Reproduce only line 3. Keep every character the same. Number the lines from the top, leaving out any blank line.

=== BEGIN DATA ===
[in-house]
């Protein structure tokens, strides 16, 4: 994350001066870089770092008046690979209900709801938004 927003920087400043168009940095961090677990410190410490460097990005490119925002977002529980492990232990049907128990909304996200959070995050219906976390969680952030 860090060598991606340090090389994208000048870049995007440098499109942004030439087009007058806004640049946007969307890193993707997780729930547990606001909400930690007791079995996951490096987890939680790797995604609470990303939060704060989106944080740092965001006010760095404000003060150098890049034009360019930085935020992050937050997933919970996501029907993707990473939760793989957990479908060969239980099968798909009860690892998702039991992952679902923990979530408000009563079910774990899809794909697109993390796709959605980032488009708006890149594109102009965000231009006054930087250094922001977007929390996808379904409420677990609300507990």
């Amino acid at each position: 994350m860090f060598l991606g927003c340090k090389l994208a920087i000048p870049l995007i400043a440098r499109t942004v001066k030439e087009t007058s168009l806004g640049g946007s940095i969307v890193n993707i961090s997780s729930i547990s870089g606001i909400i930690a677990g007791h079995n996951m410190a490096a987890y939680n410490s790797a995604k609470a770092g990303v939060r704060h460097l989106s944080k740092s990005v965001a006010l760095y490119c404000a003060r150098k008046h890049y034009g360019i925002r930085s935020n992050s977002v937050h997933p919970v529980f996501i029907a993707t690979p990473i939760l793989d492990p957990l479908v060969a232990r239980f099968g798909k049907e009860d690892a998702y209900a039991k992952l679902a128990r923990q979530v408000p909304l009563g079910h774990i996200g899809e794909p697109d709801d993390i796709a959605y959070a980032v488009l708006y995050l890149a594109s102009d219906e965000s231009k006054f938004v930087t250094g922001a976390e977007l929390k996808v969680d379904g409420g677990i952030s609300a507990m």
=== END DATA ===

């Amino acid at each position: 994350m860090f060598l991606g927003c340090k090389l994208a920087i000048p870049l995007i400043a440098r499109t942004v001066k030439e087009t007058s168009l806004g640049g946007s940095i969307v890193n993707i961090s997780s729930i547990s870089g606001i909400i930690a677990g007791h079995n996951m410190a490096a987890y939680n410490s790797a995604k609470a770092g990303v939060r704060h460097l989106s944080k740092s990005v965001a006010l760095y490119c404000a003060r150098k008046h890049y034009g360019i925002r930085s935020n992050s977002v937050h997933p919970v529980f996501i029907a993707t690979p990473i939760l793989d492990p957990l479908v060969a232990r239980f099968g798909k049907e009860d690892a998702y209900a039991k992952l679902a128990r923990q979530v408000p909304l009563g079910h774990i996200g899809e794909p697109d709801d993390i796709a959605y959070a980032v488009l708006y995050l890149a594109s102009d219906e965000s231009k006054f938004v930087t250094g922001a976390e977007l929390k996808v969680d379904g409420g677990i952030s609300a507990m």